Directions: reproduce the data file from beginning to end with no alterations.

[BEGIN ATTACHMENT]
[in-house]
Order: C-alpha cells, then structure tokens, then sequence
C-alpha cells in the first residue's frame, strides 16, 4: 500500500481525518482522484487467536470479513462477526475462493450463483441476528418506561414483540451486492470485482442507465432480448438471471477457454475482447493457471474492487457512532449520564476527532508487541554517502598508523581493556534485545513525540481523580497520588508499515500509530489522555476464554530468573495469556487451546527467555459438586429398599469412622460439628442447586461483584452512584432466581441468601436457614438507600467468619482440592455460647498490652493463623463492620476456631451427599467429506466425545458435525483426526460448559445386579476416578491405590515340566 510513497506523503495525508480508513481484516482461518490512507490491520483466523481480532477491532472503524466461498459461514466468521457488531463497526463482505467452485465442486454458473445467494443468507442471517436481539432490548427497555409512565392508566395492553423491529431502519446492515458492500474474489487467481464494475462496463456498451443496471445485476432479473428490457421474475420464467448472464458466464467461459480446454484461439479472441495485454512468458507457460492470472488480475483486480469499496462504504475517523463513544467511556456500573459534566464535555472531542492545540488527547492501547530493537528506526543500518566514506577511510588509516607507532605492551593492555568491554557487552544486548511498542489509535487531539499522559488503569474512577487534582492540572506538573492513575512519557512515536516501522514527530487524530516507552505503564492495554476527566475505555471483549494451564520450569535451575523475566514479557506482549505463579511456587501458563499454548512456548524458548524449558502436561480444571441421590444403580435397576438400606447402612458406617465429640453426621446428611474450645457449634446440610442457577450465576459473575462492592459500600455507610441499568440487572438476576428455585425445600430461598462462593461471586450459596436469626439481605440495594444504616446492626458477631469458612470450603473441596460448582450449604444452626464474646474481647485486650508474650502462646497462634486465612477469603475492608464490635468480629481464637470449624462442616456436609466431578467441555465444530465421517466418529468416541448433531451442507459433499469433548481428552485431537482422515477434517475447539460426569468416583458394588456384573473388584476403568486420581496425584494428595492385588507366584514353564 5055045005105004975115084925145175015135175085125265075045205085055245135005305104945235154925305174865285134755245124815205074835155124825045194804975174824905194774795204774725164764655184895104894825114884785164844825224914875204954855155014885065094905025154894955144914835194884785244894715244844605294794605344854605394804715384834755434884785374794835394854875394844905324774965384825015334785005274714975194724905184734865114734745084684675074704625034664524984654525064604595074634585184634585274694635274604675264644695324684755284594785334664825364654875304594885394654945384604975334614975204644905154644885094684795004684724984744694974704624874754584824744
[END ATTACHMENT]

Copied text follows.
[in-house]
Order: C-alpha cells, then structure tokens, then sequence
C-alpha cells in the first residue's frame, strides 16, 4: 500500500481525518482522484487467536470479513462477526475462493450463483441476528418506561414483540451486492470485482442507465432480448438471471477457454475482447493457471474492487457512532449520564476527532508487541554517502598508523581493556534485545513525540481523580497520588508499515500509530489522555476464554530468573495469556487451546527467555459438586429398599469412622460439628442447586461483584452512584432466581441468601436457614438507600467468619482440592455460647498490652493463623463492620476456631451427599467429506466425545458435525483426526460448559445386579476416578491405590515340566 510513497506523503495525508480508513481484516482461518490512507490491520483466523481480532477491532472503524466461498459461514466468521457488531463497526463482505467452485465442486454458473445467494443468507442471517436481539432490548427497555409512565392508566395492553423491529431502519446492515458492500474474489487467481464494475462496463456498451443496471445485476432479473428490457421474475420464467448472464458466464467461459480446454484461439479472441495485454512468458507457460492470472488480475483486480469499496462504504475517523463513544467511556456500573459534566464535555472531542492545540488527547492501547530493537528506526543500518566514506577511510588509516607507532605492551593492555568491554557487552544486548511498542489509535487531539499522559488503569474512577487534582492540572506538573492513575512519557512515536516501522514527530487524530516507552505503564492495554476527566475505555471483549494451564520450569535451575523475566514479557506482549505463579511456587501458563499454548512456548524458548524449558502436561480444571441421590444403580435397576438400606447402612458406617465429640453426621446428611474450645457449634446440610442457577450465576459473575462492592459500600455507610441499568440487572438476576428455585425445600430461598462462593461471586450459596436469626439481605440495594444504616446492626458477631469458612470450603473441596460448582450449604444452626464474646474481647485486650508474650502462646497462634486465612477469603475492608464490635468480629481464637470449624462442616456436609466431578467441555465444530465421517466418529468416541448433531451442507459433499469433548481428552485431537482422515477434517475447539460426569468416583458394588456384573473388584476403568486420581496425584494428595492385588507366584514353564 5055045005105004975115084925145175015135175085125265075045205085055245135005305104945235154925305174865285134755245124815205074835155124825045194804975174824905194774795204774725164764655184895104894825114884785164844825224914875204954855155014885065094905025154894955144914835194884785244894715244844605294794605344854605394804715384834755434884785374794835394854875394844905324774965384825015334785005274714975194724905184734865114734745084684675074704625034664524984654525064604595074634585184634585274694635274604675264644695324684755284594785334664825364654875304594885394654945384604975334614975204644905154644885094684795004684724984744694974704624874754584824744